I am having a really hard time understanding this editorial. Why there is a 0.25% chance of getting 2p^-i p ^-j ? Can anyone please explain?

I am not able to understand why for calculating Y we have used mod-2

In the given “EQUATION” what was variable ‘m’ ?

Think about when you get a 2p^{-i}p^{-j} term. It only happens when both p^{-i} and p^{-j} are chosen, right?
The chance of choosing p^{-i} is 1/2. The chance of choosing p^{-j} is 1/2.
These choices are completely independent, so the chance of choosing both of them is 1/2 \times 1/2 = 1/4, which is 25\%.

The fact that you can do this separately for each (i, j) pair (where i \neq j) is a consequence of linearity of expectation, which is used liberally in this problem.

Also, notice that I’m making a distinction between different ways to write the same power: in our case, 2p^{-2-3} and 2p^{-1-4} are treated separately, and each have a 25\% chance of appearing, even though they’re technically both 2p^{-5}.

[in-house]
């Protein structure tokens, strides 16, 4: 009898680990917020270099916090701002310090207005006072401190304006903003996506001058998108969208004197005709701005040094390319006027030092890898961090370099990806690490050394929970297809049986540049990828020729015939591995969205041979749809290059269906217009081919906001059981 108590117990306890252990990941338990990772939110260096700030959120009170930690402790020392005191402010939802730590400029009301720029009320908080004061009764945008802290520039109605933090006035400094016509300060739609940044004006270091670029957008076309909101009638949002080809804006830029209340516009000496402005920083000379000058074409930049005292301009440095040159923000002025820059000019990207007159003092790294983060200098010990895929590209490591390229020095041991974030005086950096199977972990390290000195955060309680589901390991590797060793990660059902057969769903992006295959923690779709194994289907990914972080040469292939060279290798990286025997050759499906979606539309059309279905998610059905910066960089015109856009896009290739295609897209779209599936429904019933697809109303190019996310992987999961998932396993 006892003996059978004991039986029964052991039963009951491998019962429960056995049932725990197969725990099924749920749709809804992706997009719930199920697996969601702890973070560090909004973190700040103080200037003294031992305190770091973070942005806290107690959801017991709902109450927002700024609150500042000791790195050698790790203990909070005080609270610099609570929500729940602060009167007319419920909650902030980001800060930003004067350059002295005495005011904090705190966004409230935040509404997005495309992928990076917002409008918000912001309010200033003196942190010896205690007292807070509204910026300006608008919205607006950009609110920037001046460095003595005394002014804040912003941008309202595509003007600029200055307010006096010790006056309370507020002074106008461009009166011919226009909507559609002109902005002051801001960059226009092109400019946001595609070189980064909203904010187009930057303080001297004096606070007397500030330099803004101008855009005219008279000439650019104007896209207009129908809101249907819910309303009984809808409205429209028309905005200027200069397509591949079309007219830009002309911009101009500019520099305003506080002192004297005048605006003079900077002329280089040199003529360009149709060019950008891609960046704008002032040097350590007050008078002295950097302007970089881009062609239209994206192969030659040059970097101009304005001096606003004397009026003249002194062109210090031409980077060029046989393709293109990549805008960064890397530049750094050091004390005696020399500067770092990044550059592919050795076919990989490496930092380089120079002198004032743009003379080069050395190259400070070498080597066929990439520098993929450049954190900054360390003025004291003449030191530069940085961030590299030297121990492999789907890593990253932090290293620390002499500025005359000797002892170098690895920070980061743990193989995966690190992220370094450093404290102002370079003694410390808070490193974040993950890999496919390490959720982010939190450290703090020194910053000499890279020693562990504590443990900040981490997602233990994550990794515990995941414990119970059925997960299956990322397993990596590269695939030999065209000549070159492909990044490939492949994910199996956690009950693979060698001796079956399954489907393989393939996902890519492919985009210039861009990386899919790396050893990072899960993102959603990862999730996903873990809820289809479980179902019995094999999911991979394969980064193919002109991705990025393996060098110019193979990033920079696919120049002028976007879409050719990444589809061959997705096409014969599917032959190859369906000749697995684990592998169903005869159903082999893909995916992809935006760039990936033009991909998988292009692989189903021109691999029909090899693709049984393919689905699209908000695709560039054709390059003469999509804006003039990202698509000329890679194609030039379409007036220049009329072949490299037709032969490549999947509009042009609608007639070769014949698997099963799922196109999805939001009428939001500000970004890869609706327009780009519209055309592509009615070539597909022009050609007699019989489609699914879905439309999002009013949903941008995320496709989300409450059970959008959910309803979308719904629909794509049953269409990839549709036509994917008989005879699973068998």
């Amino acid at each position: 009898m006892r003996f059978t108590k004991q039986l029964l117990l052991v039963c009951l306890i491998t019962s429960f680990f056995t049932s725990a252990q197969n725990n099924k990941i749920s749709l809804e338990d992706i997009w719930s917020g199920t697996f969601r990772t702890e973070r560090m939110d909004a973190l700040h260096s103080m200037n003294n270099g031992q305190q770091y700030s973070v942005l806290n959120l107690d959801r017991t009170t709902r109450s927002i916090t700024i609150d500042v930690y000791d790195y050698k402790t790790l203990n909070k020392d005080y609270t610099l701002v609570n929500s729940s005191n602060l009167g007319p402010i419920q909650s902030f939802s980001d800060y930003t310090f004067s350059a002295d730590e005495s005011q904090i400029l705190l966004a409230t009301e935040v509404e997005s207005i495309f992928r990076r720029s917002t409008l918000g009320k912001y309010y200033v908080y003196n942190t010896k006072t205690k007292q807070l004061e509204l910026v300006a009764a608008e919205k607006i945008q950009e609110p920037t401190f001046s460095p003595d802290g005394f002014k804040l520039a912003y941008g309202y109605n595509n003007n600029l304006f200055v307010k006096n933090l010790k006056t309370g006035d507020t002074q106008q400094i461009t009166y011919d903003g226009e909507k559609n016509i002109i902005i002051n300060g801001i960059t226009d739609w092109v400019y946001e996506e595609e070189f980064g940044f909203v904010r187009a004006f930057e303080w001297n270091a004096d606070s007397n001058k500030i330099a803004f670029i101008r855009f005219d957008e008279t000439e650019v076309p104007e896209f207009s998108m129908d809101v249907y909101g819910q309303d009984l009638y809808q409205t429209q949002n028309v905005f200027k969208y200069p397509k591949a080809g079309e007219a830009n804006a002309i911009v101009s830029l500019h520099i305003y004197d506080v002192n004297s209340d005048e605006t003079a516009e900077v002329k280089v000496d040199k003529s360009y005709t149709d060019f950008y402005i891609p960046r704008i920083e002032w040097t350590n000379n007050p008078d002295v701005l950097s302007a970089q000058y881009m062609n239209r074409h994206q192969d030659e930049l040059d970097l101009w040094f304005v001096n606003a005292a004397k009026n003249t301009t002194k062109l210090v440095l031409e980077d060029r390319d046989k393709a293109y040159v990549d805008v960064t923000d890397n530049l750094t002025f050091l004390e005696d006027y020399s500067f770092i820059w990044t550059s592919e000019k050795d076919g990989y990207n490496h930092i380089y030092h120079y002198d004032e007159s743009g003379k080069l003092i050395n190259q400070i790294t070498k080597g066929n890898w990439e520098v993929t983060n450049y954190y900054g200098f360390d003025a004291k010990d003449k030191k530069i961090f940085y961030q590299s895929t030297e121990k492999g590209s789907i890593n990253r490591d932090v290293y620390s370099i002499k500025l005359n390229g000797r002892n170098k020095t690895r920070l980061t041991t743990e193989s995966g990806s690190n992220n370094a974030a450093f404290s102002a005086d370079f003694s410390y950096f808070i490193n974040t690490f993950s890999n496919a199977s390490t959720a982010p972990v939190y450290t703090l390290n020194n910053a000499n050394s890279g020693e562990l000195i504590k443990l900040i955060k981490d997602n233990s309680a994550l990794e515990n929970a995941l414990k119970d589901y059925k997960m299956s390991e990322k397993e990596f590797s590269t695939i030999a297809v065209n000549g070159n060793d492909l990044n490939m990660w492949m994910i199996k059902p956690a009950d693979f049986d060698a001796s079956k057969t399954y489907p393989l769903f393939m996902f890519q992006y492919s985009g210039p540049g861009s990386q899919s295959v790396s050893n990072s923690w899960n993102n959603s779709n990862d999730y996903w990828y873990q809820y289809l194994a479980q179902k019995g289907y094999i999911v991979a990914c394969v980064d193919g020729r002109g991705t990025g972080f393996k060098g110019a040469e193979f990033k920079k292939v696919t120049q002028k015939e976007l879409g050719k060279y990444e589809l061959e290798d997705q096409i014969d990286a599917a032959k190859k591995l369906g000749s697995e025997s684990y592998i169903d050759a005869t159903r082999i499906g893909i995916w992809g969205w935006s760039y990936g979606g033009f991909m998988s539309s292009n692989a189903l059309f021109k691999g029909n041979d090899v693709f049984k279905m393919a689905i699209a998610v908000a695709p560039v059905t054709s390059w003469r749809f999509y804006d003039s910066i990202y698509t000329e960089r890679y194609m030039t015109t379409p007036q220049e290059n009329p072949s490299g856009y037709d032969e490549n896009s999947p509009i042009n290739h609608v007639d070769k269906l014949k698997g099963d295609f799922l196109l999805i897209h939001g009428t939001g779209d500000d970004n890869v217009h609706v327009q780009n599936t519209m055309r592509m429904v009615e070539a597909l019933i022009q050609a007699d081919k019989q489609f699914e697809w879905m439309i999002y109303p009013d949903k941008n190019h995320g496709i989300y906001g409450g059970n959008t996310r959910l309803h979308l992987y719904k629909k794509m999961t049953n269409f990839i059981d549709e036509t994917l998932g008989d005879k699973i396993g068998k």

It might help your understanding if you took a concrete example. Take the set \{1, p^{-1}, p^{-2}, p^{-3}\}. Write out all its subsets, see what happens when you square their sums.
For each 0 \leq i \lt j \leq 3, see what the probability of getting 2p^{-i-j} is.

If you’re unfamiliar with linearity of expectation in general, maybe this blog will help.

Taking something to the power mod-2 means you’re dividing by it in modulo. I recommend reading about modular multiplicative inverses.

Oh that should’ve been k, not m. I’ve fixed the typo, thanks for pointing out.

1 Like

I got your idea @iceknight1093, thanks. But I think I should try easy EV problems first in order to better understand the notion of EV and linearity of EV in general.